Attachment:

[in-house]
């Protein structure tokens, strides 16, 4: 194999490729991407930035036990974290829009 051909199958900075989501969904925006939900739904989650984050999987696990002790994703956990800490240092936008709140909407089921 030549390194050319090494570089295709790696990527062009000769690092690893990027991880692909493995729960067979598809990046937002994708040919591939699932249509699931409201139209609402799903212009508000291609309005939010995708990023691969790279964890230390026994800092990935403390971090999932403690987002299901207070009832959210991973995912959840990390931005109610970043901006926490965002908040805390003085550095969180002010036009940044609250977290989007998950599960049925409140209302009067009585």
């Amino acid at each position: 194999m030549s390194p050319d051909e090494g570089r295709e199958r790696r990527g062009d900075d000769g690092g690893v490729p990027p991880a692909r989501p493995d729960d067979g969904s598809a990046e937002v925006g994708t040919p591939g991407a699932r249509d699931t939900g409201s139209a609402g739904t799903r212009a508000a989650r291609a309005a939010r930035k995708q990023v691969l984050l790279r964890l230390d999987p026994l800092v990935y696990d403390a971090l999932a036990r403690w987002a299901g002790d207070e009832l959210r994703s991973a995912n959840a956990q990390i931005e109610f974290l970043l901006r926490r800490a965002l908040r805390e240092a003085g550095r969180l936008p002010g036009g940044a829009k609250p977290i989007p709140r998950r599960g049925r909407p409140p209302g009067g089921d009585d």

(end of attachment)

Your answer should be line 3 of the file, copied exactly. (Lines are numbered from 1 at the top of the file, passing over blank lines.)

């Amino acid at each position: 194999m030549s390194p050319d051909e090494g570089r295709e199958r790696r990527g062009d900075d000769g690092g690893v490729p990027p991880a692909r989501p493995d729960d067979g969904s598809a990046e937002v925006g994708t040919p591939g991407a699932r249509d699931t939900g409201s139209a609402g739904t799903r212009a508000a989650r291609a309005a939010r930035k995708q990023v691969l984050l790279r964890l230390d999987p026994l800092v990935y696990d403390a971090l999932a036990r403690w987002a299901g002790d207070e009832l959210r994703s991973a995912n959840a956990q990390i931005e109610f974290l970043l901006r926490r800490a965002l908040r805390e240092a003085g550095r969180l936008p002010g036009g940044a829009k609250p977290i989007p709140r998950r599960g049925r909407p409140p209302g009067g089921d009585d």